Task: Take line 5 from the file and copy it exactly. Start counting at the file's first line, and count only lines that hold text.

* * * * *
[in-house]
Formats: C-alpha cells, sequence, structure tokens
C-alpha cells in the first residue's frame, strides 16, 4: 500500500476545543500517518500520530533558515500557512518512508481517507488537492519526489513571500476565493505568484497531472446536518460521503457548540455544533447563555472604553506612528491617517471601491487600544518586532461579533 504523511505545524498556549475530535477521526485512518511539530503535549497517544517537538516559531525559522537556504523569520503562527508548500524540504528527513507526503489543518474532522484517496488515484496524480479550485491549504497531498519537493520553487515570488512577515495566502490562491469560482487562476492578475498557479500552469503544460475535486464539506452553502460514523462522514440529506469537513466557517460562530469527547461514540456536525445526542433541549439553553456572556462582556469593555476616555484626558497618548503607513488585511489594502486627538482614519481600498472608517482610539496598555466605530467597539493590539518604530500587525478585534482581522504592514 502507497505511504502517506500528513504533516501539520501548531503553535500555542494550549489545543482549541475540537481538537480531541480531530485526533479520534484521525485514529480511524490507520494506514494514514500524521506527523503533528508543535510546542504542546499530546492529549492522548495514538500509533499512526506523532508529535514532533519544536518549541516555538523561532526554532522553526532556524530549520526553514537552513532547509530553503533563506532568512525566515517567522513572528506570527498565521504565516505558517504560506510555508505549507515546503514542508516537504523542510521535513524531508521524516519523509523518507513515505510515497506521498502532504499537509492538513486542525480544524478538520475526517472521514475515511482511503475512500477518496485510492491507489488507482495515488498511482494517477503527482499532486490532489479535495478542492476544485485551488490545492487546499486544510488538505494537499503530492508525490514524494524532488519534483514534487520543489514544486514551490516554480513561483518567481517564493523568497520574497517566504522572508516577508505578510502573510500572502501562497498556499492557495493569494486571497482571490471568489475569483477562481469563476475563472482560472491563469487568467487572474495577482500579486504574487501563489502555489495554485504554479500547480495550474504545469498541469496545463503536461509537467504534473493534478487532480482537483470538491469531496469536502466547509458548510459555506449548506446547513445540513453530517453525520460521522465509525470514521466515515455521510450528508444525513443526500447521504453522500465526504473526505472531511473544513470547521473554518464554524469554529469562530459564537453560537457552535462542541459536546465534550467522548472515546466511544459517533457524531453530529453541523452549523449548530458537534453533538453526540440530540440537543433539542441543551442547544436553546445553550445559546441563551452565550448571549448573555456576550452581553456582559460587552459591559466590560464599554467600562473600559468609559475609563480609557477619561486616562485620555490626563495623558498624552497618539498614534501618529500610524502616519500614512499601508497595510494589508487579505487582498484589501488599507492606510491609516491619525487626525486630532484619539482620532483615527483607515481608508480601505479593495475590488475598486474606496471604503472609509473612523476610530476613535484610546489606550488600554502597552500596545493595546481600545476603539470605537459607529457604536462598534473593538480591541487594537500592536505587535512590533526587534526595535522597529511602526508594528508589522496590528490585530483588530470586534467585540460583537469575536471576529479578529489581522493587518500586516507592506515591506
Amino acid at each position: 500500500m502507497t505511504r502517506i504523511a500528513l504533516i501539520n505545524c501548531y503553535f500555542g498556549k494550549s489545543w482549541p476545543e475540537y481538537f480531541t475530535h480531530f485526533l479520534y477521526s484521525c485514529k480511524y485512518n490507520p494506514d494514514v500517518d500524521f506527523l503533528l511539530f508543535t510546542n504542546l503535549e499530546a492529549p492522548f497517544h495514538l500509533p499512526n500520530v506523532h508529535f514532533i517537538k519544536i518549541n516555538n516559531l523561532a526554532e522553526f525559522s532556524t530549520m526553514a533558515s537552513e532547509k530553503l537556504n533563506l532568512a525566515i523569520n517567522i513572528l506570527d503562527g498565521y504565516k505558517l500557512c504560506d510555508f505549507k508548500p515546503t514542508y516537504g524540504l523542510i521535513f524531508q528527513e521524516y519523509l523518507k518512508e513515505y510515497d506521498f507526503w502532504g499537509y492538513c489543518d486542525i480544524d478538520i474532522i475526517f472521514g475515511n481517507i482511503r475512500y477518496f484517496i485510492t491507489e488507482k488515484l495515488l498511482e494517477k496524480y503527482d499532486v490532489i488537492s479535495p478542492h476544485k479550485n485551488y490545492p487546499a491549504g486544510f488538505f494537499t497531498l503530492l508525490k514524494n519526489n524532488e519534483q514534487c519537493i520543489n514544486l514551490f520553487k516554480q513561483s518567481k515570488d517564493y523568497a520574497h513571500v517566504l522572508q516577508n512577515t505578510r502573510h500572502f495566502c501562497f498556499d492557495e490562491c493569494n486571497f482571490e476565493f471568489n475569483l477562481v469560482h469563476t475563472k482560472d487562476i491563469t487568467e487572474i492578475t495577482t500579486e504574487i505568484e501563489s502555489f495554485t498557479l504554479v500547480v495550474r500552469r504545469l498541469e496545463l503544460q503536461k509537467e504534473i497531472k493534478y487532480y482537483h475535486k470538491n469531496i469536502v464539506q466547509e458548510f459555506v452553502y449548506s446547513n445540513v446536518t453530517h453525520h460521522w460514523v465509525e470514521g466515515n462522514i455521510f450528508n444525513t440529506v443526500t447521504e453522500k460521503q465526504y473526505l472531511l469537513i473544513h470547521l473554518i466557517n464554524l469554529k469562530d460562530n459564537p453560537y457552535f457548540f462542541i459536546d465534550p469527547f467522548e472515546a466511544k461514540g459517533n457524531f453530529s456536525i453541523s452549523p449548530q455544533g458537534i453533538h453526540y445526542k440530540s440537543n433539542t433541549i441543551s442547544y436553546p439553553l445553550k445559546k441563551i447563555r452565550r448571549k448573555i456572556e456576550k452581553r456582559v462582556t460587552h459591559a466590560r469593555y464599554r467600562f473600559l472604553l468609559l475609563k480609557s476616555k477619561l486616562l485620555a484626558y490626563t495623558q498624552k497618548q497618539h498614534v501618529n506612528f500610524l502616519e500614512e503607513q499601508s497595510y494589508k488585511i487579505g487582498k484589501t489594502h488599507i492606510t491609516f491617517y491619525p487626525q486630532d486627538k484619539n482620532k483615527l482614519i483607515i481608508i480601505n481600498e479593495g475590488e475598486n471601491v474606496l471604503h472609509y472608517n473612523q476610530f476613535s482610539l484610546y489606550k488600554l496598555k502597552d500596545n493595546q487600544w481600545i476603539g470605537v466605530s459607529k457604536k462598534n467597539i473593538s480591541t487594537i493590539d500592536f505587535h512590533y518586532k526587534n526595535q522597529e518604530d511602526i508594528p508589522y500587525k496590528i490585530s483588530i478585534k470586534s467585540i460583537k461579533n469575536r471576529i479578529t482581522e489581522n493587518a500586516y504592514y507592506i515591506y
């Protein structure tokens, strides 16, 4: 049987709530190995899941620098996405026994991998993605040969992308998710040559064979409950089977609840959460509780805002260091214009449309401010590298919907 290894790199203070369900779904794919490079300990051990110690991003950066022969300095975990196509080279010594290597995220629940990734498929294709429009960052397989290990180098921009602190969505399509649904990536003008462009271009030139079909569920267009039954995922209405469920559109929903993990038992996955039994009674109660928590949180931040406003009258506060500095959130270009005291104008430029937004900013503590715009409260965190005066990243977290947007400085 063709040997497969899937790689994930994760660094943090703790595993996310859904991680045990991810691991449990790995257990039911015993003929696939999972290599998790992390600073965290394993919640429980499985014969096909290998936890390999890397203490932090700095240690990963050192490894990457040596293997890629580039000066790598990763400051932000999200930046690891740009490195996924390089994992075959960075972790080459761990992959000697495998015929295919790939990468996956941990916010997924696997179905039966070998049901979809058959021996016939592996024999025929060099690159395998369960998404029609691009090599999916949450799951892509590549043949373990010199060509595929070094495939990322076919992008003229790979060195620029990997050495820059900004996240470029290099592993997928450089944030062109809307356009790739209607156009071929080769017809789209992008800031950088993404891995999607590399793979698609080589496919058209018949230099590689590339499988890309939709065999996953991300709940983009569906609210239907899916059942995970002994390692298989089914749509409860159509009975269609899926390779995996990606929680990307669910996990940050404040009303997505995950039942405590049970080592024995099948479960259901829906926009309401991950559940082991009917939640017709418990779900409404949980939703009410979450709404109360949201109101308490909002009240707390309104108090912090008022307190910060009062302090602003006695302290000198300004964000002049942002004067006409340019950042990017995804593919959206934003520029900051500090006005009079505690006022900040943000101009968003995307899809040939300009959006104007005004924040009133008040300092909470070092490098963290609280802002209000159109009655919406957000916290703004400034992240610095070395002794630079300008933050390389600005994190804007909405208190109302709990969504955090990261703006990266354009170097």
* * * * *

């Protein structure tokens, strides 16, 4: 049987709530190995899941620098996405026994991998993605040969992308998710040559064979409950089977609840959460509780805002260091214009449309401010590298919907 290894790199203070369900779904794919490079300990051990110690991003950066022969300095975990196509080279010594290597995220629940990734498929294709429009960052397989290990180098921009602190969505399509649904990536003008462009271009030139079909569920267009039954995922209405469920559109929903993990038992996955039994009674109660928590949180931040406003009258506060500095959130270009005291104008430029937004900013503590715009409260965190005066990243977290947007400085 063709040997497969899937790689994930994760660094943090703790595993996310859904991680045990991810691991449990790995257990039911015993003929696939999972290599998790992390600073965290394993919640429980499985014969096909290998936890390999890397203490932090700095240690990963050192490894990457040596293997890629580039000066790598990763400051932000999200930046690891740009490195996924390089994992075959960075972790080459761990992959000697495998015929295919790939990468996956941990916010997924696997179905039966070998049901979809058959021996016939592996024999025929060099690159395998369960998404029609691009090599999916949450799951892509590549043949373990010199060509595929070094495939990322076919992008003229790979060195620029990997050495820059900004996240470029290099592993997928450089944030062109809307356009790739209607156009071929080769017809789209992008800031950088993404891995999607590399793979698609080589496919058209018949230099590689590339499988890309939709065999996953991300709940983009569906609210239907899916059942995970002994390692298989089914749509409860159509009975269609899926390779995996990606929680990307669910996990940050404040009303997505995950039942405590049970080592024995099948479960259901829906926009309401991950559940082991009917939640017709418990779900409404949980939703009410979450709404109360949201109101308490909002009240707390309104108090912090008022307190910060009062302090602003006695302290000198300004964000002049942002004067006409340019950042990017995804593919959206934003520029900051500090006005009079505690006022900040943000101009968003995307899809040939300009959006104007005004924040009133008040300092909470070092490098963290609280802002209000159109009655919406957000916290703004400034992240610095070395002794630079300008933050390389600005994190804007909405208190109302709990969504955090990261703006990266354009170097």